Now B.B. has made his own fortune from adoring hippy blues-freaks and Middle Americans in search of Soul, thanks to the promotional efforts of such admirers and plagiarists as the Stones, Eric Clapton, and Mike Bloomfield, the consummately skillful management of Sydney Seidenberg, a man with golden connections who gave America Tom Jones and Engelbert Humperdinck, and three years spent perfecting a polished stage act which somehow manages to appeal equally to habitués of funky rock palaces and the big spenders of Caesar’s Palace and the Royal Box. He is the first black purist to make it into the world of penthouse superstars, and therefore he is a walking contradiction of the traditional economics of the blues.
For the young prisoners, who were of course, mostly black or Puerto Rican, the event was a visit from the impossible big-time dream of OUTSIDE: they were not blues fans, for the blues have their roots in the plantations of the South where B.B. spent his youth, and that ain’t where it’s at for the first generations of city-born blacks. Their heroes are Wilson Pickett and James Brown, Carla Thomas and the might Aretha, Sly, the Chambers Brothers, and their funkadelic cohorts. It’s their parents, even their grandparents, who dig B.B. in his impeccable jacket and the tie bringing respectability and international acclaim to the back room street-corner underground music of their rural youth…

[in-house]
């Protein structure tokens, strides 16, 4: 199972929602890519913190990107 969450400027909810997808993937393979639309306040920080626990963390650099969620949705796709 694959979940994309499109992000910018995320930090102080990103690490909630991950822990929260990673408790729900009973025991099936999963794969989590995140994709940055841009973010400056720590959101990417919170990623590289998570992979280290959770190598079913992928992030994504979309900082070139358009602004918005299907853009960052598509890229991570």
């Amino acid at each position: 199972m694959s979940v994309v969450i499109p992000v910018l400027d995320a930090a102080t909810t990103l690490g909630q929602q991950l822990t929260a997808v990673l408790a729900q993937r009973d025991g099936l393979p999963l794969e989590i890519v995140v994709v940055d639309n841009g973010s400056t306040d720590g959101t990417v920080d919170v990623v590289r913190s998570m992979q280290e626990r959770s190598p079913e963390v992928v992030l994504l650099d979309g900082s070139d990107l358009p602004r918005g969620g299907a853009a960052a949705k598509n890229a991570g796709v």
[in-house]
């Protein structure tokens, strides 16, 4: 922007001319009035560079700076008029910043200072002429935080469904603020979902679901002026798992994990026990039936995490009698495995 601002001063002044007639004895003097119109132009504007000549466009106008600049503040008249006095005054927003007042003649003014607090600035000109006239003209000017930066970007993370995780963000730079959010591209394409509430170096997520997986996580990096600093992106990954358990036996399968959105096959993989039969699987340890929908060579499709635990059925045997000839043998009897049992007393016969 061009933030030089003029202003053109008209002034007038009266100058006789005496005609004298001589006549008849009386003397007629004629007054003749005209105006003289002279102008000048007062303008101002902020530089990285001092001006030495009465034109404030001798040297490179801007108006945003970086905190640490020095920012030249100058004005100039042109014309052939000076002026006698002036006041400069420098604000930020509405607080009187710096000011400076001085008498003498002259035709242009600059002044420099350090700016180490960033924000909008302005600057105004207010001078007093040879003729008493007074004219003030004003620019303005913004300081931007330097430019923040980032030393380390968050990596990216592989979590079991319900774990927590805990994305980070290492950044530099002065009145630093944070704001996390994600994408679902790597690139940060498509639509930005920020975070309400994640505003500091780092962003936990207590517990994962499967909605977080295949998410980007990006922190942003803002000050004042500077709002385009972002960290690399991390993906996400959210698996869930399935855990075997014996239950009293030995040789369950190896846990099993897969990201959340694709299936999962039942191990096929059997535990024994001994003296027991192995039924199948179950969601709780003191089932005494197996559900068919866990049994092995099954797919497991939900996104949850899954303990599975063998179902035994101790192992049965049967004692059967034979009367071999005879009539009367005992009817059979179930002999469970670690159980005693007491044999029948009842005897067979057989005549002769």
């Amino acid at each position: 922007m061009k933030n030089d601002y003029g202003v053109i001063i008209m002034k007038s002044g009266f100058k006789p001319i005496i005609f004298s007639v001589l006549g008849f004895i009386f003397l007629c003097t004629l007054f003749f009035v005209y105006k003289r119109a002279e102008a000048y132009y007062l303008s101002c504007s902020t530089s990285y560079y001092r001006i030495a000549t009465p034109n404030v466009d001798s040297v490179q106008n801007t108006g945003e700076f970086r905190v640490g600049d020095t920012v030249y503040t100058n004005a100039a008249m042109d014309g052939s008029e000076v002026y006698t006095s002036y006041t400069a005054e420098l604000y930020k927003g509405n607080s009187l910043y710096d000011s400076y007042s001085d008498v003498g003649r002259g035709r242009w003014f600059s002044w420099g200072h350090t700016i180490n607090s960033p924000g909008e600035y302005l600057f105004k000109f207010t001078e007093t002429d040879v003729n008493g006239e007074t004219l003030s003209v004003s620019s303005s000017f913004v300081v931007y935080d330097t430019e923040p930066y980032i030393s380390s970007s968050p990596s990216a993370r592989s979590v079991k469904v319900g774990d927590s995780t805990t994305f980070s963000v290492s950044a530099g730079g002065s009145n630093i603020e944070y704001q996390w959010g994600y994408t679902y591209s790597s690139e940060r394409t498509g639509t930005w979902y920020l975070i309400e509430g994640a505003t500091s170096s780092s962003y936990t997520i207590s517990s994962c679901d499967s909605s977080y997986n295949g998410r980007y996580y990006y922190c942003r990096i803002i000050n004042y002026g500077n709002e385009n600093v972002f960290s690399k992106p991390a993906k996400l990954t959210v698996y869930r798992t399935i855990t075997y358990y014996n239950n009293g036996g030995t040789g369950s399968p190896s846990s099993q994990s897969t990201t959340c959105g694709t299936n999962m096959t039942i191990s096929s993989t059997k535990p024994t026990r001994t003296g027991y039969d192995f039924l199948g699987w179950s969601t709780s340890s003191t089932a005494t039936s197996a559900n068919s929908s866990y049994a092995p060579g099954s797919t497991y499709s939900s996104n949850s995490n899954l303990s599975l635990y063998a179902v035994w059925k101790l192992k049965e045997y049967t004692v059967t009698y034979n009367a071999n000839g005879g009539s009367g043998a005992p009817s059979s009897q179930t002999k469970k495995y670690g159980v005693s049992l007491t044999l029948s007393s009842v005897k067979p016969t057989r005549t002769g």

Trusties in green fatigues sat at the back and front of the barren gymnasium; ordinary inmates, Afro’d almost to a man, filled the middle spaces with dull brown and stenciled numbers; guards in blue, ranged around the walls, struck poses of professional indifference, prison officials hobnobbed with B.B.’s white managers an the gentlemen of the press in a cozy group clustered at the foot of the stage. Outside, beyond double steel electric gates, a sign in scarlet: NO GUNS BEYOND THIS POINT.
B.B.’s seven-piece band turned the adolescents on — mildly. It really wasn’t their bag even if it was such a wonderful Event, but when B.B. strode onstage to bend his jeweled jovial success-story black man’s fingers around stunning crystal riffs on the latest of a string of Gibson Stereo guitars called Lucille, it must have sounded so good to all those lonely boys shut up in Whitey’s prison with no freedom, no women, and no music but what they could make themselves outside their cells. Occasionally, they hear jazz concerts (28 in the past five years) organized by Carl Warwick, Music Director, jazz trumpeter, and a friend of jazzmen. It was he who met B.B.’s manager buying razor-blades in a Boston drugstore, and took it from there.